| N.Y. Sup. Ct. | Apr 7, 1857

By the Court, Pratt, J.

If is somewhat difficult to understand upon what principle the decision at special term was based. If I do not mistake the purport of the judgment, the quarter’s rent due May 15th, 1856, was apportioned, the defendant Tallman being allowed rent to April 11th, the day *206upon which the mortgage became due, and the plaintiff the rent for the remainder of the quarter and subsequently. If upon default in paying the money due upon the mortgage on the 11th of April, the hank was entitled to the rents which should subsequently accrue, it was entitled to the amount for the entire quarter ending May 15th. • It was at that time, and not before, that the quarter’s rent accrued. No rent for that quarter could he said to accrue before that time.

Again; costs of the litigation were allowed to Tallman, although he is substantially beaten in the suit. And if he was entitled to costs at all, he should have recovered of the plaintiff; but instead of that, the judgment directs them to be paid out of the fund,' which was substantially directing them to be paid by the Wheatons, who did not litigate at all, but suffered judgment to go by default. Stronger still, the plaintiff is allowed full costs of a litigated suit, with some two or three hundred dollars extra costs to be paid out of the land ;• in other words, to be paid by the Wheatons. Here are two parties getting up a severe litigation on a collateral matter, and both are allowed costs and extra compensation to the amount of four or five hundred dollars, to be paid by the parties that had no interest in the litigation, and who suffered judgment to go against them by default. These matters are not before us upon this appeal, and were undoubtedly the result of some arrangement on the part of the counsel, to which the attention of the court was not probably called. Still they appear in the record. I have attended to them in order that it may ap?pear that such practice does not meet with the approbation of the court.

But the principal question in this case arises out of the claim of the parties to the rents which accrued between the time when the mortgage became due and the time of the actual appointment of a receiver.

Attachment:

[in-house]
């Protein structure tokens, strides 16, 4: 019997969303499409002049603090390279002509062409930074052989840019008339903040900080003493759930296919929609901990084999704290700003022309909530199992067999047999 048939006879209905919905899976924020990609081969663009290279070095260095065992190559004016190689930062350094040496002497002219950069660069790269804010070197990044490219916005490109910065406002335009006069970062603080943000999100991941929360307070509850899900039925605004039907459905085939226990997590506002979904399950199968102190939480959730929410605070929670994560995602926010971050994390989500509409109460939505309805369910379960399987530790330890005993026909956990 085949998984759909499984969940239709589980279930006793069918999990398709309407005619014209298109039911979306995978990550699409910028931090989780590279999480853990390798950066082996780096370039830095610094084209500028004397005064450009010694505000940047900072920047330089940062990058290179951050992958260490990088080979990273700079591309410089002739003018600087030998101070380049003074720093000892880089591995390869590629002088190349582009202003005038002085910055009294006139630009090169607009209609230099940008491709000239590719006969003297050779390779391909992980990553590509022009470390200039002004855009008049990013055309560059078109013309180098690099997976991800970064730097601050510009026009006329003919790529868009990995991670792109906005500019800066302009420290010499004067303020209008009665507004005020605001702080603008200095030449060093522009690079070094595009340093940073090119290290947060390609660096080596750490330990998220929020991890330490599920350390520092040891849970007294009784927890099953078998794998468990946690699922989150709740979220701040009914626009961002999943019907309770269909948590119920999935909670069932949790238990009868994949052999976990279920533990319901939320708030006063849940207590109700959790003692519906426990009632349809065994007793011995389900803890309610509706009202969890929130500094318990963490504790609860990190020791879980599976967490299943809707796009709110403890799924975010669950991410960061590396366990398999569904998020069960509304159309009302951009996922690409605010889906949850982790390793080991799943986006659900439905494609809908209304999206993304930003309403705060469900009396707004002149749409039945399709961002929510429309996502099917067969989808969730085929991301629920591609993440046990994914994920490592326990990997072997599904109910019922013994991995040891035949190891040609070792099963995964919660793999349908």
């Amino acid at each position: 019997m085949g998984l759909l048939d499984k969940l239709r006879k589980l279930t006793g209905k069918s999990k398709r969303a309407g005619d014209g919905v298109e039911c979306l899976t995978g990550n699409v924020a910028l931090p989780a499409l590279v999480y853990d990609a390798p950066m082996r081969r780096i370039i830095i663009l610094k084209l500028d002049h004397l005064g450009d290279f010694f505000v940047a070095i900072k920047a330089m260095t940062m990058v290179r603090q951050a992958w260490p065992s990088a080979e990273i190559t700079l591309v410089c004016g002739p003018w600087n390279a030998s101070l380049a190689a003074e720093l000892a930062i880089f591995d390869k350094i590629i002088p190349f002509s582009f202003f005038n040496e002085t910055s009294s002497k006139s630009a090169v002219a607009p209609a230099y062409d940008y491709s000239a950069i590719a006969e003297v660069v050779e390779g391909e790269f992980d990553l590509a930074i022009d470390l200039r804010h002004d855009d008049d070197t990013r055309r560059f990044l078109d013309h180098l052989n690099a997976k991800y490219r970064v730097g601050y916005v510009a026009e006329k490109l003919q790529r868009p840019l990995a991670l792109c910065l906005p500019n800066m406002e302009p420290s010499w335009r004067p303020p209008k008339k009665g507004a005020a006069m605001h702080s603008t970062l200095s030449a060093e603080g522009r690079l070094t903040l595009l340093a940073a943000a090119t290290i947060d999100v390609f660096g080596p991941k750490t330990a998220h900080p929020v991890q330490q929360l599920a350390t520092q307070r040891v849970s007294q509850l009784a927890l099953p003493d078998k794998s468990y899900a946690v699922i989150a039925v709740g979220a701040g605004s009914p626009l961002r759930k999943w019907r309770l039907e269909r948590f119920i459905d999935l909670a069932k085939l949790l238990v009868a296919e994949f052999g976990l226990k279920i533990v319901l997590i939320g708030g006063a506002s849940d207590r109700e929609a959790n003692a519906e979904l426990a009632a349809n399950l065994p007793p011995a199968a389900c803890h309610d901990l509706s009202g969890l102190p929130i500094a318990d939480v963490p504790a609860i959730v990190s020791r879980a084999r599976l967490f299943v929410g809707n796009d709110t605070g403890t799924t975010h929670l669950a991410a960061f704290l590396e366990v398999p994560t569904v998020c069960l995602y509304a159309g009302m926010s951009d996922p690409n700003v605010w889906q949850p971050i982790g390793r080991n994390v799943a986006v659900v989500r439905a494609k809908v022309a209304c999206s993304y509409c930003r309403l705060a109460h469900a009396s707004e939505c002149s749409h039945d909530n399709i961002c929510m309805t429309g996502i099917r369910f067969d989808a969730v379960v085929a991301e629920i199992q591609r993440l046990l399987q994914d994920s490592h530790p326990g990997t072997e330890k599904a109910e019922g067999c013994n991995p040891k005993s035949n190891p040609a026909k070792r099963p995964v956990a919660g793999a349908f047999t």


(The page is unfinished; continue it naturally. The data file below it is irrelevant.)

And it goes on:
At common law the mortgagee was deemed to be vested with the legal title, and had the right to take the immediate possession of the mortgaged premises. The mortgagor in possess*207ion was deemed simply a tenant at will, or rather at sufferance, and hence the mortgagee could sustain ejectment against him to recover possession, without notice to quit. In equity the relations between mortgagor and mortgagee were deemed very different. There the mortgagor was deemed the owner, the mortgage being deemed a mere personal security, and the mortgagee was considered as having merely a lien or security for the payment of the mortgage debt, which he could enforce by foreclosure. These equitable considerations of course were not without their effect upon even the legal rights and remedies of the parties; so that in courts of law the mortgagor in possession could not be deemed a trespasser, nor compelled to account for the rents and profits which he had actually received while in possession. Tet the mortgagee, under his right to enter, could thus intercept at any time the receipt of accruing rents. And when the premises were in possession of a tenant who had entered under the mortgagor, prior to the mortgage, the mortgagee, by giving him notice, could compel him to pay the rent to him. At one time this right was supposed to exist, whether the lease was prior or subsequent to the mortgage; but the later cases make a distinction, holding that without a voluntary attornment to the mortgagee by a tenant under a lease subsequent to the mortgage, there is no relation of landlord and tenant existing between them. In case of a prior lease the mortgagee, by giving the tenant notice of his mortgage, could require the latter to pay him as well unpaid rent which had accrued subsequent to the mortgage as that which should thereafter accrue. (Platt on Leases, 165.) In this state the principles of the rule in English courts of law and equity have been essentially changed. Even before the revised statutes, ejectment could not be sustained in our courts by the mortgagee without notice to quit, and under those statutes the right to maintain ejectment is wholly taken away. The mortgage is now, both at law and in equity, in this state deemed simply a lien for the security of the mortgage debt ; the mortgagor being deemed vested with the legal estate, both *208at law and in equity. (2 Paige, 68. 5 Wend. 602, 2 Barb. Ch. 119. 11 Paige, 503. 3 Denio, 232.) Under this radical change in the relations which formerly existed between the parties, the legal remedies of the parties, as against each other, must necessarily be materially modified from what they were under the English rule.